Providing cost-effective video-on-demand (VOD) services necessitates reducing the required bandwidth for transporting video over high-speed networks. In this paper, we investigate efficient schemes for transporting archived MPEG-coded video over a VOD distribution network. A video stream is characterized by a time-varying traffic envelope, which provides an upper bound on the bit rate. Using such envelopes, we show that video streams can be scheduled for transmission over the network such that the per-stream allocated bandwidth is significantly less than the source peak rate. In a previous work , we investigated stream scheduling and bandwidth allocation using global traffic envelopes and homogeneous streams. In this paper, we generalize the scheduling scheme in  to include the heterogeneous case. We then investigate the allocation problem under window-based traffic envelopes, which provide tight bounds on the bit rate. Using such envelopes, we introduce three stream-scheduling schemes for multiplexing video connections at a server. The performance of these schemes is evaluated under static and dynamic scenarios. Our results indicate a significant reduction in the per-stream allocated bandwidth when stream scheduling is used. While this reduction is obtained through statistical multiplexing, the transported streams are guaranteed stringent, deterministic quality of service (i.e., zero loss rate and small, bounded delay). In contrast to video smoothing, our approach requires virtually no buffer at the set-top box since frames are delivered at their playback rate.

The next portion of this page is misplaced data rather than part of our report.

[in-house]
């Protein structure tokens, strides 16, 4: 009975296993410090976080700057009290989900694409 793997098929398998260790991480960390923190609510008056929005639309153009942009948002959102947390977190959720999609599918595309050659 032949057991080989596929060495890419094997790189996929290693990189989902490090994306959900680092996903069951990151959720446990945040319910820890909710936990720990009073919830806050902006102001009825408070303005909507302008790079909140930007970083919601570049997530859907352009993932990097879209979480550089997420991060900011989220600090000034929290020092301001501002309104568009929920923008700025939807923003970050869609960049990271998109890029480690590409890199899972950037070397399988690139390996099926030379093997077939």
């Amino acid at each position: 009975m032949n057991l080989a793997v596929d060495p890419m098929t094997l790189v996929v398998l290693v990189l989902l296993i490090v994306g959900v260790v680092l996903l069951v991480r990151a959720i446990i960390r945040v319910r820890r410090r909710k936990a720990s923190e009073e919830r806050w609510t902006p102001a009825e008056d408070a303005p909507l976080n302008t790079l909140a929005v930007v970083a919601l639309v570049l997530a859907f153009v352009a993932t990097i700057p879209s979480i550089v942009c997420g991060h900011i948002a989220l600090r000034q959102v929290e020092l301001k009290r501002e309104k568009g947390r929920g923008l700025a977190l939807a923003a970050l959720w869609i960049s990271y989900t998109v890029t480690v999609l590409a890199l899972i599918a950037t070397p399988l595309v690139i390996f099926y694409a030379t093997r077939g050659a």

ASJC Scopus subject areas
- Electrical and Electronic Engineering